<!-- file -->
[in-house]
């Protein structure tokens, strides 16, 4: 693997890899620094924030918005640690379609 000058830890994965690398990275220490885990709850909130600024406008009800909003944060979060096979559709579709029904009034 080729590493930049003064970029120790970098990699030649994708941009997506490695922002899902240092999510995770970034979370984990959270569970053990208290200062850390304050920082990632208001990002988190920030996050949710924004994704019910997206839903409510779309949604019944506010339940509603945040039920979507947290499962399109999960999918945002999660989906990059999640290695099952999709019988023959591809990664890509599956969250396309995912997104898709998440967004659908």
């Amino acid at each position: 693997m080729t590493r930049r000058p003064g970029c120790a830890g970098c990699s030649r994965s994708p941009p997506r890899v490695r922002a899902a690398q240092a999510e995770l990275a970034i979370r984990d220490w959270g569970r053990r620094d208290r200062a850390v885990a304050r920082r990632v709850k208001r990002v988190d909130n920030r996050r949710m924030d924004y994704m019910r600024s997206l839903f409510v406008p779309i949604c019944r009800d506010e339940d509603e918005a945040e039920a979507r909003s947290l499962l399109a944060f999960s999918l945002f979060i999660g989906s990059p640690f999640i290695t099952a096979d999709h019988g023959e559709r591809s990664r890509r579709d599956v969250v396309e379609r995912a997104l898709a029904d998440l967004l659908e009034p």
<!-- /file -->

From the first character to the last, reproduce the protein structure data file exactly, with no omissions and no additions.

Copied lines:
[in-house]
């Protein structure tokens, strides 16, 4: 693997890899620094924030918005640690379609 000058830890994965690398990275220490885990709850909130600024406008009800909003944060979060096979559709579709029904009034 080729590493930049003064970029120790970098990699030649994708941009997506490695922002899902240092999510995770970034979370984990959270569970053990208290200062850390304050920082990632208001990002988190920030996050949710924004994704019910997206839903409510779309949604019944506010339940509603945040039920979507947290499962399109999960999918945002999660989906990059999640290695099952999709019988023959591809990664890509599956969250396309995912997104898709998440967004659908």
């Amino acid at each position: 693997m080729t590493r930049r000058p003064g970029c120790a830890g970098c990699s030649r994965s994708p941009p997506r890899v490695r922002a899902a690398q240092a999510e995770l990275a970034i979370r984990d220490w959270g569970r053990r620094d208290r200062a850390v885990a304050r920082r990632v709850k208001r990002v988190d909130n920030r996050r949710m924030d924004y994704m019910r600024s997206l839903f409510v406008p779309i949604c019944r009800d506010e339940d509603e918005a945040e039920a979507r909003s947290l499962l399109a944060f999960s999918l945002f979060i999660g989906s990059p640690f999640i290695t099952a096979d999709h019988g023959e559709r591809s990664r890509r579709d599956v969250v396309e379609r995912a997104l898709a029904d998440l967004l659908e009034p």